Writing a tech resume that will get you calls

Little background: I conduct screening interviews for tech roles as a part of a recruiting agency. Through these interviews, I decide whether or not to move the candidate to the next phase. This can be very easy but also quite difficult sometimes—depending on the standard deviation of their relevant skills, communication skills, and whether or not I think they would be a good cultural fit for the company. Most of what a recruiter needs to know is from the resume, but does the resume tell the whole story?

Your resume isn't as important as you may think it is

What is more important is your online persona that you have linked in your resume. Your GitHub, your LinkedIn, your portfolio, your Twitter, your blog, tell more about you than your resume does. Anyone can put things on a resume that do not reflect what they do and who they are, but your online persona is a more honest reflection of you. It tells us about your code quality, the naming conventions you use, the commit messages you write, and also what you are passionate about and if you would be a good cultural fit.

Use numbers

You will probably see this in every resume guide, but this is a very important thing to not talk about. When you describe your experience at your current/previous companies, don't just say "migrated all applications from a managed hosting service to a custom AWS ecosystem". Also mention how it helped the company. Or their clients. Because this definitely sounds a lot more impressive: "helped reduce server costs by 65% by migrating all applications from a managed hosting service to a custom AWS ecosystem".

Focus on strong organizational results

While quantitative impact is everything, if you do not have numbers to share, that's okay too. Each bullet point in your resume should be tying directly to a strong organizational result. Talk about the problem you solved and make them relatable to actual business issues. Now I know, sometimes we do not have many impressive feats, projects, or contributions to list, but whatever you have done, fluff it up. Make it sound more important than it is.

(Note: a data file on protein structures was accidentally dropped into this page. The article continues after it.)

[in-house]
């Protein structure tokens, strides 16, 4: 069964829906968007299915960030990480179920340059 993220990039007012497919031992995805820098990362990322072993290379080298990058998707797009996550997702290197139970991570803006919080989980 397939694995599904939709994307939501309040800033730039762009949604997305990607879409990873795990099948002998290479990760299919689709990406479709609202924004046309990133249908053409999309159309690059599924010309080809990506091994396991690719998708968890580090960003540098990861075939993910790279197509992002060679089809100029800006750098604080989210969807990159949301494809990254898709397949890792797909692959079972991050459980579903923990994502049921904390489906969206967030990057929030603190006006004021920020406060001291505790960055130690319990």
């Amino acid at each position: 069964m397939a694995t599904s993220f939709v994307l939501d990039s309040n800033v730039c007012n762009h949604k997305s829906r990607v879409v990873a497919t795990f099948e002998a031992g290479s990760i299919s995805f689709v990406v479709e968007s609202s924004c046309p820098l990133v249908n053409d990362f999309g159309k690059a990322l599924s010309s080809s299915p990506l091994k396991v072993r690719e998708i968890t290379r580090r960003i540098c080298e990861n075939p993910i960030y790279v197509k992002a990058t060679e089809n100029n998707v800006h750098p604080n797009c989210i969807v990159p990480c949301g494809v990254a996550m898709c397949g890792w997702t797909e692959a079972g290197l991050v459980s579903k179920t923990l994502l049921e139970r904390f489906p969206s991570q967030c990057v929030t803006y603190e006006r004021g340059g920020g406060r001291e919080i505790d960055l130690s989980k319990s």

Remove redundant information

More often than not, nobody really reads the "objective" part. Resume real estate is extremely important so ensure that you're making very good use of every inch. The space taken up by an "objective" or "summary" section can rather be used to list something else, like your interests—which adds a personal touch to your resume (more on this below).

Other redundant information include your photo (unless asked for, which is very unlikely in 2021), your parents' name, full address ([city], [country] is enough), your high school results, and skill bars. I hate skill bars. All of these things are nothing but distractions—recruiters will want to see the experience you have and the projects you have worked on.

Do something other than the weather app

I have seen the weather app and some sort of a "management system" on way too many resumes. While the weather app teaches you how to use an external API and the management system CRUD functions and both of which are extremely important things to learn as a beginner, these two types of projects are extremely common. If you want to stand out, build something that makes you stand out. Make a Twitter scraper, an HTML game, a Chrome extension that serves an actual purpose, a Kanban board, an app that uses some sort of integration (Slack for example). Also, include live links. Its easier to get an idea about your project from looking at live links than at the code on GitHub.

Structure your resume correctly

This can vary from person to person, but usually, if you are a fresh grad (bachelor/master) or have a pretty solid GPA, your education should go on top followed by technical skills, projects, and any sort of internship and/or work experience. This is because our eyes for entry level jobs, recruiters do not really look for experience but rather the technical skills you are good at (or you think you're good at) and the personal projects you have worked on. So, if you have an exemplary GPA or you graduated from a very prestigious institution, having the education section on top makes you stand out.

Also, add your contact info at the very top.

List your interests

This will be personal preference for someone writing their resume but it's not something any recruiter will not like. If you have some extra space after trimming off all unnecessary information, you can list your interests. Maybe you watched all episodes of The Sopranos or Breaking Bad or maybe you are a scuba diver or like to play football, add it to your resume! It helps the recruiter connect with you on a personal level.

Final thoughts

Your resume is the first thing a recruiter sees about you, so spend a good amount of time to polish it. While you're at it, make sure to also build a likable and relatable online persona. If you have your Twitter handle added on your resume and the recruiter sees that all you post about are how you're not about that 9-to-5 life, or post homophobic or misogynist comments (speaking from personal experience), you're probably not gonna get a call back. In 2021, cultural fit is more important than ever so your recruiter will also look at your personality besides your technical skills.

If you're looking for a resume template, the one I have on my homepage can be a good start.